You’re Probably Automating Your Recruitment Wrong. Here’s How to Fix That

recruitment process

 

You’re Probably Automating Your Recruitment Wrong. Here’s How to Fix That

When automation first entered the human resources space, many otherwise well-meaning  HR departments embraced it with bit too much enthusiasm. You’ve doubtless heard some stories from that dark time. The earliest days of recruitment automation, when no one really understood what the technology was or how it worked.

Hiring software that eliminated otherwise qualified candidates based on a few meaningless keywords. Questionnaires which arbitrarily and impersonally sorted applicants into narrow boxes. Poorly-coded algorithms which, rather than displaying impartiality, were every bit as biased as the hiring managers who deployed them.

A lot has changed over the past several decades.

Machine learning is now more advanced than ever, capable of optimizing every phase of the recruitment process, from awareness through to onboarding. Some particularly advanced algorithms are even capable of examining a business’s talent pool in order to predict future hiring needs. Unfortunately, even with these considerable advancements, many recruiters still fall into the same trap as 20 years ago.

Namely, they rely too much on automation and too little on their own judgment and instincts.

The core problem, I think, is that they don’t fully grasp what AI is capable of. Yes, it’s incredibly powerful and beneficial. Yes, when applied properly, it’s capable of drawing out incredible insights that might otherwise have been overlooked.

At the same time, it’s very easy to misapply and overuse AI. An algorithm, after all, is only as good as the data-sets it is fed. As such, without analytics expertise and human intelligence to serve as a foundation for its algorithms, AI-driven recruiting software may cause more harm than good.

 

AI: Myths vs. Reality

Popular culture and the media are rife with examples of hyper-advanced AI.

Cyborgs and androids capable of displaying the full range of human emotion. Computers taking away human jobs, performing our duties better than we ever could. Supercomputers which, given the chance, would overthrow humanity in an instant.

The thing that any data scientist will tell you about the above examples is that AI as we currently know it simply doesn’t work that way. Machine learning is not currently advanced enough to exist totally independently of human guidance. It may never be.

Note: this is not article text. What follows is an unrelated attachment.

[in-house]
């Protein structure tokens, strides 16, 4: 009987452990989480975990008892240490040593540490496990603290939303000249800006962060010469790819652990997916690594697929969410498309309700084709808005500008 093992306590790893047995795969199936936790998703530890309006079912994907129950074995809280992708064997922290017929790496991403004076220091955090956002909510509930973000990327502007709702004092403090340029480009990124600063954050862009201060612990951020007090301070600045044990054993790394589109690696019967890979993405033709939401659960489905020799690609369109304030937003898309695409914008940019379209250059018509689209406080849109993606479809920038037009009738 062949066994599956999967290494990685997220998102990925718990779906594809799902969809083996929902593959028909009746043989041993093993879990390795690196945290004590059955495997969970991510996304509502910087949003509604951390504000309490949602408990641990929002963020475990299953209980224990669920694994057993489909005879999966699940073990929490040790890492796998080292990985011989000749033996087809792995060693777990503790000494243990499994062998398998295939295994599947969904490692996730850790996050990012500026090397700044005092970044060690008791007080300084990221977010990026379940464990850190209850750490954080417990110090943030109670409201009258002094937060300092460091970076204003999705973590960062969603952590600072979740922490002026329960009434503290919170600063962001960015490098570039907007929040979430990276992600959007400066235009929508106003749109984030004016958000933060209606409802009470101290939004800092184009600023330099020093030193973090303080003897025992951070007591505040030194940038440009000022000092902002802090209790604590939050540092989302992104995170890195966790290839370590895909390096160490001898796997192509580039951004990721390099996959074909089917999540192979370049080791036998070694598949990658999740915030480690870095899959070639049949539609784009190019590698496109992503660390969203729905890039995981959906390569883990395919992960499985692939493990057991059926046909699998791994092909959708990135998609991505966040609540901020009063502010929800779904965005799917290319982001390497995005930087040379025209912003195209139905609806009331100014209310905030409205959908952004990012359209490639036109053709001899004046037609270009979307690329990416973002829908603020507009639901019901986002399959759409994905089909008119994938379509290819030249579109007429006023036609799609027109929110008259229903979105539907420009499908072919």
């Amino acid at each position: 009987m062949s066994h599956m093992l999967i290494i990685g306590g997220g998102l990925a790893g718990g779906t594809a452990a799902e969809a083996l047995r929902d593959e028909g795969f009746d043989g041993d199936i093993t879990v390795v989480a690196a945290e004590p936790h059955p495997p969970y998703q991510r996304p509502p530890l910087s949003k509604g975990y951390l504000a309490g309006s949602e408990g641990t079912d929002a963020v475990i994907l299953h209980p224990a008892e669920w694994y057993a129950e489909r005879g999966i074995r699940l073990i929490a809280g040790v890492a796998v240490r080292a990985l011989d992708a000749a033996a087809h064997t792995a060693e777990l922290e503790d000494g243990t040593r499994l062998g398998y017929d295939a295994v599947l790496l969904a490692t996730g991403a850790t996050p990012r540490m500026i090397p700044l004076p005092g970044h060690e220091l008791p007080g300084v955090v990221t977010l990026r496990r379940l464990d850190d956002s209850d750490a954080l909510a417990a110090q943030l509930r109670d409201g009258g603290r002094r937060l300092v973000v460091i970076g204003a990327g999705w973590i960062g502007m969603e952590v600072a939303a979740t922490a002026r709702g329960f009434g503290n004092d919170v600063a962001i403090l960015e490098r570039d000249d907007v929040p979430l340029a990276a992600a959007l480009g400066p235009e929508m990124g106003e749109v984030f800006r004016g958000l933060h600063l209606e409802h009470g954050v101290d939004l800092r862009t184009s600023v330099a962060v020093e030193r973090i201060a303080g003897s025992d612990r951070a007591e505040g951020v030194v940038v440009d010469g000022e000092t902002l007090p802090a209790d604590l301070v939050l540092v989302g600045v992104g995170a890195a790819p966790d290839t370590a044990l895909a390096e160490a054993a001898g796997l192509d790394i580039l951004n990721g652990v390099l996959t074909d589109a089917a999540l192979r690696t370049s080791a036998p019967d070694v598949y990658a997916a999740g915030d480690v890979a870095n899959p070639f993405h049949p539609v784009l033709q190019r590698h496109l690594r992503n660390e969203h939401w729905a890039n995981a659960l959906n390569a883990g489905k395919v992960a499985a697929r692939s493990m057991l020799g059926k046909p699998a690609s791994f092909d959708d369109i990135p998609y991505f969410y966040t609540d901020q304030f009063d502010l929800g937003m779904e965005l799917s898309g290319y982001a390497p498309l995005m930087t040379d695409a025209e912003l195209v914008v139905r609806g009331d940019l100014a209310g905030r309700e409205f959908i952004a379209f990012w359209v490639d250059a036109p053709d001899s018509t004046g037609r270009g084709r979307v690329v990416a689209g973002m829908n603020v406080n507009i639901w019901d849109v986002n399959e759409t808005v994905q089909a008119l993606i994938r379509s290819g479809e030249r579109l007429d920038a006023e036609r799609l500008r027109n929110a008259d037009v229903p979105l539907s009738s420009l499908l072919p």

Even the most advanced algorithms of today are incapable of experiencing the full range of human emotion. Even the most human-like AI is incapable of truly conceptualizing the unknown, creating things from sheer imagination or acting on instinct. And even the most advanced recruiting software is not a replacement for flesh-and-blood professionals.

“AI will create new opportunities for us to use our uniquely-human gifts like empathy, creativity, and affinity for discovery,” writes Steven ZoBel, Chief Product and Technology Officer for work management platform Workfront. “AI cannot be human…it is here to liberate us from routine jobs, and it is here to remind us what it is that makes us human.”

 

The Role of AI in Recruitment

In other words, AI is meant to augment your recruitment process, not overtake it entirely. Automation exists to make your job easier, streamlining the more routine aspects of your job and freeing you up to focus more on evaluating and selecting the best candidate possible for each position. As such, when you deploy it, there are several factors I would advise you to consider.

First, ask yourself why you need it. What part of the recruitment process are you looking to streamline and automate? Are you trying to make it easier to sift through CVs, or do you want a more comprehensive system for managing and connecting with approved applicants?

You must deploy automation with a goal in mind.

Second, lean on an expert to help you with your implementation. Machine learning is a surprisingly complex field, and while there are certainly cloud platforms that are easy to understand and deploy, there’s always something to gain by acknowledging your own knowledge and skill gap. Seek a third-party analyst, or attempt to train someone within your own organization.

Finally, understand that AI is not like traditional software. Deploying it is an ongoing effort. You will constantly revisit, tweak, and re-evaluate your algorithms and your overall platform, further refining your recruitment process over time.

By understanding that automation is not a panacea but simply another component of your toolkit, you’ll enhance and improve your recruitment in ways you never imagined possible.

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Brad Wayland is the Chief Strategy Officer at BlueCotton, a site with high-quality, easy-to-design custom t-shirts.




mm

Brad Wayland is the Chief Strategy Officer at BlueCotton, a site with high-quality, easy-to-design custom t-shirts.

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